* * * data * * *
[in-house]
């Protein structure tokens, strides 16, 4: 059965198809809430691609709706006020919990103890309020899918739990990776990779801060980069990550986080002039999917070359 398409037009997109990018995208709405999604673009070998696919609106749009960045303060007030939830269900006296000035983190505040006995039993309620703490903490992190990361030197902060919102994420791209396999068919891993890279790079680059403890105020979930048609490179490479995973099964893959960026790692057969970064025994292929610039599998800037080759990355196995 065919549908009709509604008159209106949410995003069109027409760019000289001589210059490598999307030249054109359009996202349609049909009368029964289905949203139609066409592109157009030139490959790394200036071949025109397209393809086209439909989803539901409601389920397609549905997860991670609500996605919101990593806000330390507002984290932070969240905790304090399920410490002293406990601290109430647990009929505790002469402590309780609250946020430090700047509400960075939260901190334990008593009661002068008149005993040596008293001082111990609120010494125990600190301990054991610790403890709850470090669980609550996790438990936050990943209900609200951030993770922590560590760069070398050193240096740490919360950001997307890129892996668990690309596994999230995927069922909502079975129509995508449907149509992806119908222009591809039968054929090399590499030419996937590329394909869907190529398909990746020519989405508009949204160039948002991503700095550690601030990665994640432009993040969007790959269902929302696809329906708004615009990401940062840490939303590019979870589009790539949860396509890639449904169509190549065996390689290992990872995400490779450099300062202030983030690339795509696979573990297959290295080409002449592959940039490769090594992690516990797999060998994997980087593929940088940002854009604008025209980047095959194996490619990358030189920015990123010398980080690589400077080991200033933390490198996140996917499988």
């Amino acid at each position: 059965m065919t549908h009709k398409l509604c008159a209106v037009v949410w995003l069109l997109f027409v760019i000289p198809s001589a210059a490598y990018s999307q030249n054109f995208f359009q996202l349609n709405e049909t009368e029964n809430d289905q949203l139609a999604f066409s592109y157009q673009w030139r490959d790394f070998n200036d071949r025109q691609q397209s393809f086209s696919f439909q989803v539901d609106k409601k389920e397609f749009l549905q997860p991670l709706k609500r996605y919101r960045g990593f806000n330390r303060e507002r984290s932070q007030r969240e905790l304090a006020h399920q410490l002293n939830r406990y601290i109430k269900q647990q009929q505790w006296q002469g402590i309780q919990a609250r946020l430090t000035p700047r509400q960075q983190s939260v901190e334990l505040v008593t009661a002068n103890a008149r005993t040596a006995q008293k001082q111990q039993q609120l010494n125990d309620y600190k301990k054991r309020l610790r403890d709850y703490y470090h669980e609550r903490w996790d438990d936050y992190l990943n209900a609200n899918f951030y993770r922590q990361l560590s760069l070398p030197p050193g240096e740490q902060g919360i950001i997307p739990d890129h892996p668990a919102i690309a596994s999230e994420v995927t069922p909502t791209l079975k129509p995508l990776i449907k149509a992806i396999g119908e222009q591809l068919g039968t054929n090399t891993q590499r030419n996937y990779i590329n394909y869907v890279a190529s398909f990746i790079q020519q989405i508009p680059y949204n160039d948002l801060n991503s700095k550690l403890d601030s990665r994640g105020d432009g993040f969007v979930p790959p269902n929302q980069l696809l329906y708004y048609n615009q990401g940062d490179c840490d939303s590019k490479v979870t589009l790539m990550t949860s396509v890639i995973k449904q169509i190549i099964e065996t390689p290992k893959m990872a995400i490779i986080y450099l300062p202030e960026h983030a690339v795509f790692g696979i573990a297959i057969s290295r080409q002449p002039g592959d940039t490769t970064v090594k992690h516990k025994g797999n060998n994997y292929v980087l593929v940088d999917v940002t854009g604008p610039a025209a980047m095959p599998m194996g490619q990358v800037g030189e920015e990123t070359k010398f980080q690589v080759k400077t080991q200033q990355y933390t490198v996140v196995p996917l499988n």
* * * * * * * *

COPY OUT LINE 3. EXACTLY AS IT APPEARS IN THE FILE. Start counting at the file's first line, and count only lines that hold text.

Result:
């Amino acid at each position: 059965m065919t549908h009709k398409l509604c008159a209106v037009v949410w995003l069109l997109f027409v760019i000289p198809s001589a210059a490598y990018s999307q030249n054109f995208f359009q996202l349609n709405e049909t009368e029964n809430d289905q949203l139609a999604f066409s592109y157009q673009w030139r490959d790394f070998n200036d071949r025109q691609q397209s393809f086209s696919f439909q989803v539901d609106k409601k389920e397609f749009l549905q997860p991670l709706k609500r996605y919101r960045g990593f806000n330390r303060e507002r984290s932070q007030r969240e905790l304090a006020h399920q410490l002293n939830r406990y601290i109430k269900q647990q009929q505790w006296q002469g402590i309780q919990a609250r946020l430090t000035p700047r509400q960075q983190s939260v901190e334990l505040v008593t009661a002068n103890a008149r005993t040596a006995q008293k001082q111990q039993q609120l010494n125990d309620y600190k301990k054991r309020l610790r403890d709850y703490y470090h669980e609550r903490w996790d438990d936050y992190l990943n209900a609200n899918f951030y993770r922590q990361l560590s760069l070398p030197p050193g240096e740490q902060g919360i950001i997307p739990d890129h892996p668990a919102i690309a596994s999230e994420v995927t069922p909502t791209l079975k129509p995508l990776i449907k149509a992806i396999g119908e222009q591809l068919g039968t054929n090399t891993q590499r030419n996937y990779i590329n394909y869907v890279a190529s398909f990746i790079q020519q989405i508009p680059y949204n160039d948002l801060n991503s700095k550690l403890d601030s990665r994640g105020d432009g993040f969007v979930p790959p269902n929302q980069l696809l329906y708004y048609n615009q990401g940062d490179c840490d939303s590019k490479v979870t589009l790539m990550t949860s396509v890639i995973k449904q169509i190549i099964e065996t390689p290992k893959m990872a995400i490779i986080y450099l300062p202030e960026h983030a690339v795509f790692g696979i573990a297959i057969s290295r080409q002449p002039g592959d940039t490769t970064v090594k992690h516990k025994g797999n060998n994997y292929v980087l593929v940088d999917v940002t854009g604008p610039a025209a980047m095959p599998m194996g490619q990358v800037g030189e920015e990123t070359k010398f980080q690589v080759k400077t080991q200033q990355y933390t490198v996140v196995p996917l499988n």